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For the $n$-th prime number $p_n$ the primorial $p_n\#$ is defined as the product of the first $n$ primes.

What is the complexity of testing if a given number $n$ is a primorial?
Is it related in some way to the FACTORING problem?
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up vote 4 down vote accepted

This is simpler than factoring. You can simply multiply all prime numbers up to the point where you (a) reach $p_n$ or (b) get a product which is larger than $p_n$. In the first case, you answer yes otherwise you answer no.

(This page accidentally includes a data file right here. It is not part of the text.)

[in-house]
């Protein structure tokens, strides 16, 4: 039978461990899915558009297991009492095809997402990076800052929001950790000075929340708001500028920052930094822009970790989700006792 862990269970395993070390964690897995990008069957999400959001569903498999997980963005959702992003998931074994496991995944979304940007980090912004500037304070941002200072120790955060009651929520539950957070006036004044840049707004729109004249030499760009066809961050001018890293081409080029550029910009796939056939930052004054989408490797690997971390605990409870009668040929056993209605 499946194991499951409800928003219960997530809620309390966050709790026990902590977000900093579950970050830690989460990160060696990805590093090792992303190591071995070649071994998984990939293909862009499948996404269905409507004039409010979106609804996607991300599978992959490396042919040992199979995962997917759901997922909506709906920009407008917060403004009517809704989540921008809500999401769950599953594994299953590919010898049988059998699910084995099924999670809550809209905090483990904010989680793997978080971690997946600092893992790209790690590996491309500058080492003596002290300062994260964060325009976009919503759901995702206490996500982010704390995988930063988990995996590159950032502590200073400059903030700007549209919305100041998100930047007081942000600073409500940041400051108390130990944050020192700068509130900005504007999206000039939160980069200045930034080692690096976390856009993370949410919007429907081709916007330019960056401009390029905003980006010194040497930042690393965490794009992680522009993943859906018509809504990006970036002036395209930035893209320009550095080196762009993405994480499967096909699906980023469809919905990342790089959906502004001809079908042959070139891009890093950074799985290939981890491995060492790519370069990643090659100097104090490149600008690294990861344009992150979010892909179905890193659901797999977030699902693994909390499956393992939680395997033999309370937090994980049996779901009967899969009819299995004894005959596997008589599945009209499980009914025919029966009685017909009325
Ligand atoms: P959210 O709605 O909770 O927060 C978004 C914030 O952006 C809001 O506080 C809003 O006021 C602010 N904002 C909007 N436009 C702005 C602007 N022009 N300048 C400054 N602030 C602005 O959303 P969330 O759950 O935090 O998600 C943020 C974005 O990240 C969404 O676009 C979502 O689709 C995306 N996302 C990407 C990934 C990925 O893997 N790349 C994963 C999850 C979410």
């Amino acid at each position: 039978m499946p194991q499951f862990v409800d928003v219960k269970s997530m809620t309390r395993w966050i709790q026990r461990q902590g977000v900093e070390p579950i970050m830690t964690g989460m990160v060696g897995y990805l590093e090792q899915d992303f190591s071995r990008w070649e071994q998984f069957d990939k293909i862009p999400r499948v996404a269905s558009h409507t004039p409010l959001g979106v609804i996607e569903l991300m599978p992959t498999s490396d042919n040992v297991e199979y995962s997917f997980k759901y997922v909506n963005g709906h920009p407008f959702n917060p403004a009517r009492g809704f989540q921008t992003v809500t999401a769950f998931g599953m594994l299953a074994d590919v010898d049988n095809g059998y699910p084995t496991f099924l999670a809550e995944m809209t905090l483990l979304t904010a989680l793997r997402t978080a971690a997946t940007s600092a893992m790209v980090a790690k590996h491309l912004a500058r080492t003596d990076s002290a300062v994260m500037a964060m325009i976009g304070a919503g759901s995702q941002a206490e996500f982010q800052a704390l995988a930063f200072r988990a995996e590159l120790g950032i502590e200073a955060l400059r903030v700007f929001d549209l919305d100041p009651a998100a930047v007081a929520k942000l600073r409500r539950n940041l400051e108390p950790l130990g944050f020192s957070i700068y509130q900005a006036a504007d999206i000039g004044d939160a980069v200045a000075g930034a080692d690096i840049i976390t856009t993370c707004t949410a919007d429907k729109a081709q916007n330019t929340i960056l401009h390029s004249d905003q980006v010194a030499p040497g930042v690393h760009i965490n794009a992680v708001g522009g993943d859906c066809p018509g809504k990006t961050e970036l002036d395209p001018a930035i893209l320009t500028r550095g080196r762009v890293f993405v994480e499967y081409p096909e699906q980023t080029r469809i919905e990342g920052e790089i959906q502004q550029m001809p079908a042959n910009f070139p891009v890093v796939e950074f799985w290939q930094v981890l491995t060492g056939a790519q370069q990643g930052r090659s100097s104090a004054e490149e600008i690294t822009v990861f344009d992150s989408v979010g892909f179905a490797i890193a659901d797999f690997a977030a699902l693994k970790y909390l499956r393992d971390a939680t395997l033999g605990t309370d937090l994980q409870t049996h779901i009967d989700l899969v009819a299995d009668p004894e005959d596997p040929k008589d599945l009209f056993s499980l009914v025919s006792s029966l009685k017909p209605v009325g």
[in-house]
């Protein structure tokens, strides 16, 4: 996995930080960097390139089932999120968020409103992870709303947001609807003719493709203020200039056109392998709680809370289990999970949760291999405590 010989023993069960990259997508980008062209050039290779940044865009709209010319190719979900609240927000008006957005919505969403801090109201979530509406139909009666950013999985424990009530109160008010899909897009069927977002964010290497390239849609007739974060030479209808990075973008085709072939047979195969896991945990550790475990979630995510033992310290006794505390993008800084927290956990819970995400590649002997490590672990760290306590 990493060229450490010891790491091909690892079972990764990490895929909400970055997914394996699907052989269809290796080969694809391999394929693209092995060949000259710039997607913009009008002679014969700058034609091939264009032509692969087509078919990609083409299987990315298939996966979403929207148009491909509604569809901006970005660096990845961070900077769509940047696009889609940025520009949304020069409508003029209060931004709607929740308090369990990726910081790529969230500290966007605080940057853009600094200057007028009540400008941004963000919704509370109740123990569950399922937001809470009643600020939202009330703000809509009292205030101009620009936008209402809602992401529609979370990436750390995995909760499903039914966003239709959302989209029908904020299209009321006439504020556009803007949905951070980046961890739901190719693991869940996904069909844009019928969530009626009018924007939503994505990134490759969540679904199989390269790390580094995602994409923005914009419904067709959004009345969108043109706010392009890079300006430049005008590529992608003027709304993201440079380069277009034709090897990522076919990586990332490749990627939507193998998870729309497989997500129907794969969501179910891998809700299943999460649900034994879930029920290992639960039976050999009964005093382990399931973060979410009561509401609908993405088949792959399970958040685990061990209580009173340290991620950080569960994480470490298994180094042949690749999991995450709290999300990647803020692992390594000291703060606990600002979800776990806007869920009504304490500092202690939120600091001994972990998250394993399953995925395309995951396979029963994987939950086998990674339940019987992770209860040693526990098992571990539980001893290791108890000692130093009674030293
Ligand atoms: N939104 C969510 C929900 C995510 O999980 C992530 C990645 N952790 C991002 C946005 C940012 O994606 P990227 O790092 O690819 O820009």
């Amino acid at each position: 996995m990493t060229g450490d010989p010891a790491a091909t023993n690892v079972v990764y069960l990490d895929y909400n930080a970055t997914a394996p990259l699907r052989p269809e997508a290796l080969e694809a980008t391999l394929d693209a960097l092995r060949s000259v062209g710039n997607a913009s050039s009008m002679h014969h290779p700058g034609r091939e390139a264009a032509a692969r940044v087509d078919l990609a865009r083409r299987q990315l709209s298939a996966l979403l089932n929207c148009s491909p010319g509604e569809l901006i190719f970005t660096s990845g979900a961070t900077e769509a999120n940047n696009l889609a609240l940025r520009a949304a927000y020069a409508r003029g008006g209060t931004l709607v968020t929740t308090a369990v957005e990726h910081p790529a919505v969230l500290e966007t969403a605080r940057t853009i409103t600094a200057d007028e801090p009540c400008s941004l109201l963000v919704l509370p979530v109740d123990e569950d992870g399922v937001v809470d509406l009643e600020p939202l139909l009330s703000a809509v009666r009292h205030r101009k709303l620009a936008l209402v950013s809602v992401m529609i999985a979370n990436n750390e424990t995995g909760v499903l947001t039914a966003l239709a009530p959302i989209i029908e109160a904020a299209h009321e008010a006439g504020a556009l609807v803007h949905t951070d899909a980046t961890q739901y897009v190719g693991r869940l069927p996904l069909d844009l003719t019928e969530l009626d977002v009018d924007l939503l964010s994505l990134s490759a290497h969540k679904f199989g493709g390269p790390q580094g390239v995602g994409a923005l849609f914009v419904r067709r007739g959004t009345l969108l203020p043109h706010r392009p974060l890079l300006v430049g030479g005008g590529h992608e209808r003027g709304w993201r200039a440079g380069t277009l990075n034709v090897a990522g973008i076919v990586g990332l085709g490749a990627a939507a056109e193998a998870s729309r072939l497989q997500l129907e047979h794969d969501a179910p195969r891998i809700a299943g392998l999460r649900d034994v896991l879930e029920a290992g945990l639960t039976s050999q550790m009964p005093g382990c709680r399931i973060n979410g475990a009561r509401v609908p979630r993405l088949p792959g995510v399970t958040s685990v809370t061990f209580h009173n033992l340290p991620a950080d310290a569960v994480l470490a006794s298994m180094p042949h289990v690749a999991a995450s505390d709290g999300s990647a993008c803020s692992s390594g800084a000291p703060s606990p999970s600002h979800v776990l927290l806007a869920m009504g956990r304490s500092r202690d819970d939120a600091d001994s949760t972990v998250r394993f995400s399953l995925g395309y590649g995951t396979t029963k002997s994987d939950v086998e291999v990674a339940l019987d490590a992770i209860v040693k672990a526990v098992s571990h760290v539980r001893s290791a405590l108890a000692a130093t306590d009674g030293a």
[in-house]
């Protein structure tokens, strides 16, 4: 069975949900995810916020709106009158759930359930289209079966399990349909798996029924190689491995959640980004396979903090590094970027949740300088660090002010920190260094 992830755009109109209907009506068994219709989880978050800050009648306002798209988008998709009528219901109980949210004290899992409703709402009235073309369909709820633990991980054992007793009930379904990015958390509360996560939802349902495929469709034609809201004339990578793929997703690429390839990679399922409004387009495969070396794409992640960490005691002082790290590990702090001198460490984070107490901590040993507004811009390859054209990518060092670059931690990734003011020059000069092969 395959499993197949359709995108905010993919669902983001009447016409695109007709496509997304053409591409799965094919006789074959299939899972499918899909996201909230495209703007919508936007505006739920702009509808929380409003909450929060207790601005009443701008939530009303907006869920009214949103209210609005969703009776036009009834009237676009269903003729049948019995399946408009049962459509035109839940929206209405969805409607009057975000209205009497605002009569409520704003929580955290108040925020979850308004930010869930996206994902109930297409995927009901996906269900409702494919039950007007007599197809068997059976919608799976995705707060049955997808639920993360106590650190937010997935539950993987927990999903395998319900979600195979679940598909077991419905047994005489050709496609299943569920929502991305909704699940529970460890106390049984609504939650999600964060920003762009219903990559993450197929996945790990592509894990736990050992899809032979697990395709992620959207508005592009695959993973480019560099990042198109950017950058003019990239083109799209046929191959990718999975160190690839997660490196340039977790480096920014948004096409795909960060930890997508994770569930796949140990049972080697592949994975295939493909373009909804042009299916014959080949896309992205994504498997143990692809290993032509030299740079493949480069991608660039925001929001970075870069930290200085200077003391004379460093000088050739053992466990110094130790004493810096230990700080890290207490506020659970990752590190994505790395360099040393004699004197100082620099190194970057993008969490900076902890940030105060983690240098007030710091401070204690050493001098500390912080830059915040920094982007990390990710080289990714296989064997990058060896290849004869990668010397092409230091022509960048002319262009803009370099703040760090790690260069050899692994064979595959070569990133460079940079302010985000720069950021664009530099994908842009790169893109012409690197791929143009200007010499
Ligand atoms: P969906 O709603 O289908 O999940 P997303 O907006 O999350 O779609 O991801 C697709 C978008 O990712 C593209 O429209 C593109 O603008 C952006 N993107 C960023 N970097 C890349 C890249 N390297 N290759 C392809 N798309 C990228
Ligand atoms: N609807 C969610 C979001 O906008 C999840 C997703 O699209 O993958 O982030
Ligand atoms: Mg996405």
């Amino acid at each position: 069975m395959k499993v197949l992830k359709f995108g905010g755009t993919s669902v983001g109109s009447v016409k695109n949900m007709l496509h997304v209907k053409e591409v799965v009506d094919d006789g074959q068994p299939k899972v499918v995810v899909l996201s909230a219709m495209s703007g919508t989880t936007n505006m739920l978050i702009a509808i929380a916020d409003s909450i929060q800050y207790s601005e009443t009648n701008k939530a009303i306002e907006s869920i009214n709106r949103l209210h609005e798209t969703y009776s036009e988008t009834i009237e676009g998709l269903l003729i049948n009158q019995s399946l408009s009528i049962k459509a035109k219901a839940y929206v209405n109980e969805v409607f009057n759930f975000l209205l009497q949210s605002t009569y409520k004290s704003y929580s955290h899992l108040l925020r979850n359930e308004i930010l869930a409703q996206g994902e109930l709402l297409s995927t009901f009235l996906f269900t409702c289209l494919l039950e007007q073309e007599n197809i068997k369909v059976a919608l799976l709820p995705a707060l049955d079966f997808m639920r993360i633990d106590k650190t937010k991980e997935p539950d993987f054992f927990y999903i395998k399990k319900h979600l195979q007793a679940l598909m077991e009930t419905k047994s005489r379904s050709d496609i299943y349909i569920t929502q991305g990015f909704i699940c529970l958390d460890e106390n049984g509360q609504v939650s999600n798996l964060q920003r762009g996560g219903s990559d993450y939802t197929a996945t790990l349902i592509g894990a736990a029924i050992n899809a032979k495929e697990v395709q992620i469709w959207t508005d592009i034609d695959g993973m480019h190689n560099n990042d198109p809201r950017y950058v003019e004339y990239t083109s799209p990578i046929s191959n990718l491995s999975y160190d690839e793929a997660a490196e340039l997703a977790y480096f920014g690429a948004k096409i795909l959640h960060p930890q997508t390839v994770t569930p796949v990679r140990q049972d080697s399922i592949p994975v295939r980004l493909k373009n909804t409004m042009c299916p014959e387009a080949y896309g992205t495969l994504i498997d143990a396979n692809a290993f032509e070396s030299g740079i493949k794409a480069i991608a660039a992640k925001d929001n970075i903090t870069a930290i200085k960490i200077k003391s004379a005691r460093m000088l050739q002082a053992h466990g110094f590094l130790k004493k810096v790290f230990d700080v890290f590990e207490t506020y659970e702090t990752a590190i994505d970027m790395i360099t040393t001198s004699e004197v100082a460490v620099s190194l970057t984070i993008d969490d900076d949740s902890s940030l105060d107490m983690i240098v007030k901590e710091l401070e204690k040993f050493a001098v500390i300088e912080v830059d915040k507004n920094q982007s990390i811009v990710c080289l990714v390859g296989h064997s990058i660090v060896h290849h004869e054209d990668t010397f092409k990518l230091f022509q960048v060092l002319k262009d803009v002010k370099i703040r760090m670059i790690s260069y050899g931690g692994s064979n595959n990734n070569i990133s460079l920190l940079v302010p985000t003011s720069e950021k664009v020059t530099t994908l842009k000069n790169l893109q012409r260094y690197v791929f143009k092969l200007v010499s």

The reason it is simpler is that the prime factorization is trivial, whereas in the FACTORING problem, you don't know how many of each prime number you need.

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But in order to find the primes you must scan all the numbers and are you sure that this doesn't lead to an exponential number of steps (the input size is $\log n$ where $n$ is the number that must be tested)? – Vor Jan 16 '13 at 9:32
But primorials grow in the order of $e^{O(n \log n)}$ meaning that you need logarithmically many primes to reach the needed product. – Pål GD Jan 16 '13 at 9:35

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